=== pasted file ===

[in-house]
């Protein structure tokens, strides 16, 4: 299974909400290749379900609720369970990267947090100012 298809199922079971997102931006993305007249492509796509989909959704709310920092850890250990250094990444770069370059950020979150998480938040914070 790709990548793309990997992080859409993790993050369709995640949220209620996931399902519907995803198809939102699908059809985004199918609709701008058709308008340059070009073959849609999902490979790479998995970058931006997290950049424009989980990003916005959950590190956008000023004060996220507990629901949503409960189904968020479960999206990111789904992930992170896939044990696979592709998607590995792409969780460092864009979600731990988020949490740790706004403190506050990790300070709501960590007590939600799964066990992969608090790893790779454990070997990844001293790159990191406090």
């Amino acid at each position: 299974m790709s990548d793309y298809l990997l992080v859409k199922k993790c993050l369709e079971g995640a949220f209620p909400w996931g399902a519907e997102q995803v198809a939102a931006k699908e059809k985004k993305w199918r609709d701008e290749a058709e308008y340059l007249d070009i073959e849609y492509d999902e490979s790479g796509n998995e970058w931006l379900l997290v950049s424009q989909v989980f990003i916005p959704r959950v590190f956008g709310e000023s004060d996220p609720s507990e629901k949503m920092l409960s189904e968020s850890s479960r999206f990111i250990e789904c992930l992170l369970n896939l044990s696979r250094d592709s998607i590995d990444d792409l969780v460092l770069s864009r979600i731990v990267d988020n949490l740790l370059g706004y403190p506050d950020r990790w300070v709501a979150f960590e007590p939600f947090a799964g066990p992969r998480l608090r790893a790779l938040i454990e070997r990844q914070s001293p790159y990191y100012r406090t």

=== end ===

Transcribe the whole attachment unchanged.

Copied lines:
[in-house]
């Protein structure tokens, strides 16, 4: 299974909400290749379900609720369970990267947090100012 298809199922079971997102931006993305007249492509796509989909959704709310920092850890250990250094990444770069370059950020979150998480938040914070 790709990548793309990997992080859409993790993050369709995640949220209620996931399902519907995803198809939102699908059809985004199918609709701008058709308008340059070009073959849609999902490979790479998995970058931006997290950049424009989980990003916005959950590190956008000023004060996220507990629901949503409960189904968020479960999206990111789904992930992170896939044990696979592709998607590995792409969780460092864009979600731990988020949490740790706004403190506050990790300070709501960590007590939600799964066990992969608090790893790779454990070997990844001293790159990191406090």
């Amino acid at each position: 299974m790709s990548d793309y298809l990997l992080v859409k199922k993790c993050l369709e079971g995640a949220f209620p909400w996931g399902a519907e997102q995803v198809a939102a931006k699908e059809k985004k993305w199918r609709d701008e290749a058709e308008y340059l007249d070009i073959e849609y492509d999902e490979s790479g796509n998995e970058w931006l379900l997290v950049s424009q989909v989980f990003i916005p959704r959950v590190f956008g709310e000023s004060d996220p609720s507990e629901k949503m920092l409960s189904e968020s850890s479960r999206f990111i250990e789904c992930l992170l369970n896939l044990s696979r250094d592709s998607i590995d990444d792409l969780v460092l770069s864009r979600i731990v990267d988020n949490l740790l370059g706004y403190p506050d950020r990790w300070v709501a979150f960590e007590p939600f947090a799964g066990p992969r998480l608090r790893a790779l938040i454990e070997r990844q914070s001293p790159y990191y100012r406090t």